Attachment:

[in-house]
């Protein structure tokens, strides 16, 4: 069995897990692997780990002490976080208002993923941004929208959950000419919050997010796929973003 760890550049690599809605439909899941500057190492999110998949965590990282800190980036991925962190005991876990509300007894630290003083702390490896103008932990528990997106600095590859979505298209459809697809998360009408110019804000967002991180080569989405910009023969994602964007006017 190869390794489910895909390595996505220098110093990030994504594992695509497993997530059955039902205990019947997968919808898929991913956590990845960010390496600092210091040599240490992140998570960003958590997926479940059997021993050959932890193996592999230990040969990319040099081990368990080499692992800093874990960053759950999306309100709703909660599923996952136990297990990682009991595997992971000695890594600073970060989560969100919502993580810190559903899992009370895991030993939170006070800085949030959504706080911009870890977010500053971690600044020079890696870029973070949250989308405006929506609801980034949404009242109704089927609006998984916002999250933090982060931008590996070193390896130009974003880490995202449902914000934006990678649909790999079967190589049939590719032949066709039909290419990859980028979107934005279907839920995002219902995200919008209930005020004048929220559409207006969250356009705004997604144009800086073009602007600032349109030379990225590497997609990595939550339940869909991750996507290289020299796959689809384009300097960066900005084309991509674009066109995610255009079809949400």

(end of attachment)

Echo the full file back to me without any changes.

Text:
[in-house]
């Protein structure tokens, strides 16, 4: 069995897990692997780990002490976080208002993923941004929208959950000419919050997010796929973003 760890550049690599809605439909899941500057190492999110998949965590990282800190980036991925962190005991876990509300007894630290003083702390490896103008932990528990997106600095590859979505298209459809697809998360009408110019804000967002991180080569989405910009023969994602964007006017 190869390794489910895909390595996505220098110093990030994504594992695509497993997530059955039902205990019947997968919808898929991913956590990845960010390496600092210091040599240490992140998570960003958590997926479940059997021993050959932890193996592999230990040969990319040099081990368990080499692992800093874990960053759950999306309100709703909660599923996952136990297990990682009991595997992971000695890594600073970060989560969100919502993580810190559903899992009370895991030993939170006070800085949030959504706080911009870890977010500053971690600044020079890696870029973070949250989308405006929506609801980034949404009242109704089927609006998984916002999250933090982060931008590996070193390896130009974003880490995202449902914000934006990678649909790999079967190589049939590719032949066709039909290419990859980028979107934005279907839920995002219902995200919008209930005020004048929220559409207006969250356009705004997604144009800086073009602007600032349109030379990225590497997609990595939550339940869909991750996507290289020299796959689809384009300097960066900005084309991509674009066109995610255009079809949400």